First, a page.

When preparing to preach Psalm 2 recently, I stumbled across a dilemma while translating the Hebrew text.
As the psalmist winds down from verses 10-12, there’s a couple of exhortations to the raging kings of the earth. “Be wise; be warned” (v10). “Serve the Lord with fear; rejoice with trembling” (v11).
Then in verse 12, the Hebrew text states:
Which is translated in most English Bibles as “Kiss the son”. Unfortunately, it’s unlikely to be the correct translation, given that בַּר (bar) isn’t the Hebrew word for son: בֵּן (bēn) is, e.g. in verse 7 (“You are my son”). The idea of a son is at best implied in verse 12. So it left me wondering what to do with בַּר.
But it turns out another use of בַּר could be an adjective meaning “pure”. For example, Psalm 24:4 talks about the one with “clean hands and a pure heart (וּֽבַר־לֵ֫בָ֥ב)” (see also Psalm 73:1). So perhaps in the context of a warning to kings to kiss (i.e. pay homage), the psalmist adds: “and do it purely” – an adverbial sense. It flows pretty well from the earlier commands too: Worship with fear (v11a). Rejoice with trembling (v11b). Pay homage with purity.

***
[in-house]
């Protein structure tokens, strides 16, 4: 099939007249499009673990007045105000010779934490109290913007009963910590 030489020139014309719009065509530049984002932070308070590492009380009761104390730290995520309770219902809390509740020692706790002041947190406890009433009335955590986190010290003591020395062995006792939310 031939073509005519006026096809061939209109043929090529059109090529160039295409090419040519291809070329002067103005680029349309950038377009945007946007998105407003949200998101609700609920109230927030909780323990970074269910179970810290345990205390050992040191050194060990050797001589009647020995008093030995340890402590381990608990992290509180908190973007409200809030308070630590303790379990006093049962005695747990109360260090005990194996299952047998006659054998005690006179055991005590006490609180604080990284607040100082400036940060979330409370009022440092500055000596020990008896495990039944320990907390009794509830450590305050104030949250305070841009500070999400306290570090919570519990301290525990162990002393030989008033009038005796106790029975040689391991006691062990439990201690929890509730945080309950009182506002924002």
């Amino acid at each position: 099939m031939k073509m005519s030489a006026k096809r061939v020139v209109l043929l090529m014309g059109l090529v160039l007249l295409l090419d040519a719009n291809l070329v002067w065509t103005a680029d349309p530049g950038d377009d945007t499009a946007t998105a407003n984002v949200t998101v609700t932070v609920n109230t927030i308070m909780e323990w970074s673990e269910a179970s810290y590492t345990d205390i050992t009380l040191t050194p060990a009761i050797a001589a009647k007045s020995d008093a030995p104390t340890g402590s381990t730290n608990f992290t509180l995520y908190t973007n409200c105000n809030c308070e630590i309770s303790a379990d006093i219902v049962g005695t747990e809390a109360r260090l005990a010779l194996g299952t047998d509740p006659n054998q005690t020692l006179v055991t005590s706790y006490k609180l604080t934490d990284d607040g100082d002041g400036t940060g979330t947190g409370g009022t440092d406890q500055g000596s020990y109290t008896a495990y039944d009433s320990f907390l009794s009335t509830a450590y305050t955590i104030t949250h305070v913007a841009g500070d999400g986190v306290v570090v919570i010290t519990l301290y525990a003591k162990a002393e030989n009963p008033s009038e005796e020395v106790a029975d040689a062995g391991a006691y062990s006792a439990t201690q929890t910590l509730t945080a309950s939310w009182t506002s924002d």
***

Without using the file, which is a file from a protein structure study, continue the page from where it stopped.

So having found this exegetical insight, how do I bring the force of verse 12 back to an English-speaking church congregation who all have “kiss the son” in their Bibles? Well I didn’t mention the translation issue – it probably would have just bored or confused everyone! But I did say something like this:
So friends, what might it look it for you and I to sing Psalm 2 as Spirit-filled people? First, worship Him. Second, don’t betray Him.
There are two kisses that Jesus receives in the New Testament. One is from the sinful woman (Mary), who kisses his feet and anoints him with perfume (Lk 7:36-50) – do you remember that kiss? It showed whole-hearted devotion to her Messiah.
And then Thursday night comes, and Jesus receives another kiss. From who? Judas. A kiss on the cheek to say “take this one, and arrest him.” A kiss of betrayal.
Don’t do that, friends. Don’t say you love Jesus and then secretly keep doing what he hates. Don’t say to someone “I’ll pray for you” and then put them down behind their back. Don’t treat church as your own money-making scheme or power trip. His love is great, but his rage is too.
Don’t betray Him. Kiss the Son purely.“The Angry Song”, a sermon on Psalm 2
This was my imperfect attempt to try get across the ideas from the original Hebrew, while recognising what was in their Bibles at Psalm 2:12 would be different. And preaching it this way I think lays down a more potent challenge: if God’s true King is Jesus the Son – how could we even entertain the idea of naming him on our lips while betraying him in with our thoughts and actions? That’ll preach for sure.
Jesus, Son of God, is King over all the nations. Let’s kiss Him purely, friends.